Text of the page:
Technological development is an increasingly everyday factor; besides bringing with its numerous advantages, it also exposes companies to the risk of cyber attacks. In the so-called critical national infrastructure (CNI), electricity plays a central role, since it is necessary to power everything else. For this reason cyber security protects at the same time both the corporate know-how and the security of citizens, guaranteeing the continuity of the national electricity service. In the past the implementation of security measures entailed the slowdown of business processes. Today, however, cyber security is an enabling factor for the digitalization of networks and the development of innovative services for citizens.
The Enel cyber security context is multidisciplinary, interconnected with characteristics linked to geographical distribution, to the value chain, to the presence of corporate and industrial systems and to external factors.
Every day Enel blocks:
- around 300 thousand spam emails;
- over 1,000 viruses;
- 300 thousand attacks on pages of websites and systems.
The Enel Group is organized in such a way as to guarantee the correct identification of roles and the assignment of responsibilities for the security of information, as well as the establishment of organizational processes that can guarantee the standard application of security policies. Some of the main processes regard risk analysis and business intelligence, in order to monitor the threats to the development of the Enel Group’s activities, the handling of fraud, the classification and protection of processed information, the control over access to ICT systems as well as the security of ICT networks, infrastructure and ICT applications and the security of personal IT devices.
In order to intercept threats before they show up on systems, it is necessary to have available cyber intelligence processes adopted from the concepts and methods of traditional intelligence. Enel is aware that the means of attack are becoming increasingly sophisticated and that they are developing very quickly, so it operates on three fronts: preventing, recording and combating. The use of a correlation engine (SIEM Security Information and Event Management Engine) which analyzes and cross checks over 600 thousand IT events every minute is the cornerstone of the entire cyber security infrastructure in Enel.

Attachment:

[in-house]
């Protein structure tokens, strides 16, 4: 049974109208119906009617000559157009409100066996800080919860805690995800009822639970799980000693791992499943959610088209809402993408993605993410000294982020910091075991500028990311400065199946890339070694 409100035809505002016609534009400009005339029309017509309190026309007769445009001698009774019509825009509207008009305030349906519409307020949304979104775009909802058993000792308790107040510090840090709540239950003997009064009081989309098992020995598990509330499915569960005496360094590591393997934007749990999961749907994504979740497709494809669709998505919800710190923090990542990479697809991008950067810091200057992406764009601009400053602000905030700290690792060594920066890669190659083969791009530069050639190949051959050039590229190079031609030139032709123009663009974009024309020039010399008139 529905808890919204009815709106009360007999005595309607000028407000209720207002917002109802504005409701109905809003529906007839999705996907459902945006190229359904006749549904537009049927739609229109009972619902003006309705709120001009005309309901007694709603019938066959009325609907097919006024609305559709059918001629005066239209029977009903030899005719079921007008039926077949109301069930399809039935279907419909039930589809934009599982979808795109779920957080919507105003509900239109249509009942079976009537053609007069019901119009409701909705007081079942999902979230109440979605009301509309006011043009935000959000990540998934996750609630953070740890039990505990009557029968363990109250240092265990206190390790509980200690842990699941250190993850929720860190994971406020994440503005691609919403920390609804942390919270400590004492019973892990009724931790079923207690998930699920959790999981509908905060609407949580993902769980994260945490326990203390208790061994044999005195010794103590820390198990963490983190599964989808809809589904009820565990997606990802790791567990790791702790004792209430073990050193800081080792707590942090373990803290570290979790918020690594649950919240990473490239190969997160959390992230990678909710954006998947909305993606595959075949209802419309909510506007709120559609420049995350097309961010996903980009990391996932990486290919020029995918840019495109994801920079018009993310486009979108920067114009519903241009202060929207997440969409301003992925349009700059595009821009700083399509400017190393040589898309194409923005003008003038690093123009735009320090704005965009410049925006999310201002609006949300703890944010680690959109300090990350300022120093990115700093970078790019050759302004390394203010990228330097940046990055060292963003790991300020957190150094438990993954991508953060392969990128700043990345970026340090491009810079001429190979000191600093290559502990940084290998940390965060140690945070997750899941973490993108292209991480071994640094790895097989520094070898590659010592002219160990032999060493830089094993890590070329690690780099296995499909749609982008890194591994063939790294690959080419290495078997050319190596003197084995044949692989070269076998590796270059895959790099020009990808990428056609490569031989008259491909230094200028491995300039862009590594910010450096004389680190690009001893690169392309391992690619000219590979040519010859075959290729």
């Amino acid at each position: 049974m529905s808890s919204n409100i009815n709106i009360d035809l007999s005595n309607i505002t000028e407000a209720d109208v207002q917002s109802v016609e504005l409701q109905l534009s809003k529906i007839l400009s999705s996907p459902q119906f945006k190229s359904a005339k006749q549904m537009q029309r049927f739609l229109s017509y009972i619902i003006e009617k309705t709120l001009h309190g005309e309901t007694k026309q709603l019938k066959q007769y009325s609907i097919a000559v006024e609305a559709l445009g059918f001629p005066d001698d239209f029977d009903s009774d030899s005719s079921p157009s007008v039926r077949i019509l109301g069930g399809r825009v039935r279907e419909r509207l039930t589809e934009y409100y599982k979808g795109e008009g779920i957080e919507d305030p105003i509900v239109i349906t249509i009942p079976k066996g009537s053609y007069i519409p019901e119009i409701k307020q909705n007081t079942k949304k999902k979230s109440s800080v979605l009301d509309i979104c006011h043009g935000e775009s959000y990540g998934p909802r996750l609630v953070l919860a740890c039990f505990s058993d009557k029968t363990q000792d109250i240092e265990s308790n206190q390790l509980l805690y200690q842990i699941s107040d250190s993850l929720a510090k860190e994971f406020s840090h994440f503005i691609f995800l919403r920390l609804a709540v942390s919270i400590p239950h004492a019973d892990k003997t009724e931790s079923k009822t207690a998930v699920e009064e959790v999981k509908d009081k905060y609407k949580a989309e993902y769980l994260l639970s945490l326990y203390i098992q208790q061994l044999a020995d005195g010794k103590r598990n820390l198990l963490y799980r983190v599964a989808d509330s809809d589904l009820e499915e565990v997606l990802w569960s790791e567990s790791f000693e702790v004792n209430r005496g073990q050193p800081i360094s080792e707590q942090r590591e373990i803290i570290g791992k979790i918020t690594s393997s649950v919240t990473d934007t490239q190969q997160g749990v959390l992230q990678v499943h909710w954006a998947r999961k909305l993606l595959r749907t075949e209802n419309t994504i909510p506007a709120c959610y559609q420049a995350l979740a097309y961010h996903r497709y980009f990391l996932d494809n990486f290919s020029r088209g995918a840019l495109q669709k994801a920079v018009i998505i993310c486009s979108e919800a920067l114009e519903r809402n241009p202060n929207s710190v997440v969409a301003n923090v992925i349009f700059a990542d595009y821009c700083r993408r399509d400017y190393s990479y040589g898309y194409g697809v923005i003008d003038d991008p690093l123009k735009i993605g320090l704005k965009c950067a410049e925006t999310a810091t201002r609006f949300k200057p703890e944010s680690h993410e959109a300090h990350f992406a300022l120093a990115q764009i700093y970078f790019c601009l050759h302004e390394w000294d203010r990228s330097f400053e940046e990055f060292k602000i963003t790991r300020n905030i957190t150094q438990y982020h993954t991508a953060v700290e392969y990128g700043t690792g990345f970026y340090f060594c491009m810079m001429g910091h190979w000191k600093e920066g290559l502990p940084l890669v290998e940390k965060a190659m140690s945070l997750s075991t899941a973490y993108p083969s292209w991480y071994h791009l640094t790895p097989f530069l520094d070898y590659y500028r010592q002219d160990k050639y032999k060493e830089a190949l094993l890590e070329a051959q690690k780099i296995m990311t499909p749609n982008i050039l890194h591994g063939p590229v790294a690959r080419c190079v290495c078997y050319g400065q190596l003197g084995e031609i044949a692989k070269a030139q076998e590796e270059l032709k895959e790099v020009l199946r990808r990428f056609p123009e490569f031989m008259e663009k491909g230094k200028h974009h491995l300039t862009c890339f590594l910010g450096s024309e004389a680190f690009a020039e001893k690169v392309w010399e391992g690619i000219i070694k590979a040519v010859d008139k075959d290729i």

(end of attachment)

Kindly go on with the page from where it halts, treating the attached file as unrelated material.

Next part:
The Enel Group was among the first utilities to have available security measures for its own assets and for some years has been promoting the development of the issue nationally and internationally.
In 2015 it took part in a workshop, created in collaboration with the Italian Prime Minister’s Office and La Sapienza University in Rome, with the aim of creating in Italy a reference standard for the protection of IT systems, looking at the experience of other countries. It also took active part in national and international workshops, including those of the international electro-technical commission responsible for defining security standards for electric infrastructure (IEC TC57/WG15) and of the National Observatory for the Cyber Security, Resilience and Business Continuity of Electric Systems..
Enel takes part in the EE-ISAC consortiumIn February 2016 Enel signed up as a Founding Member to the EE-ISAC (European Energy Information Sharing and Analysis Center) industrial consortium. It is a European initiative which aims to provide prevention and support tools in regard to risks arising from terrorism and security threats, in particular cyber threats that are made against energy infrastructure. The aim is to create a community of partners who share cases of IT attacks and develop together best operating practices.
In addition, in 2015 Enel launched a project to define a new Framework for the Management of Cyber Security. In particular the 3 main areas were: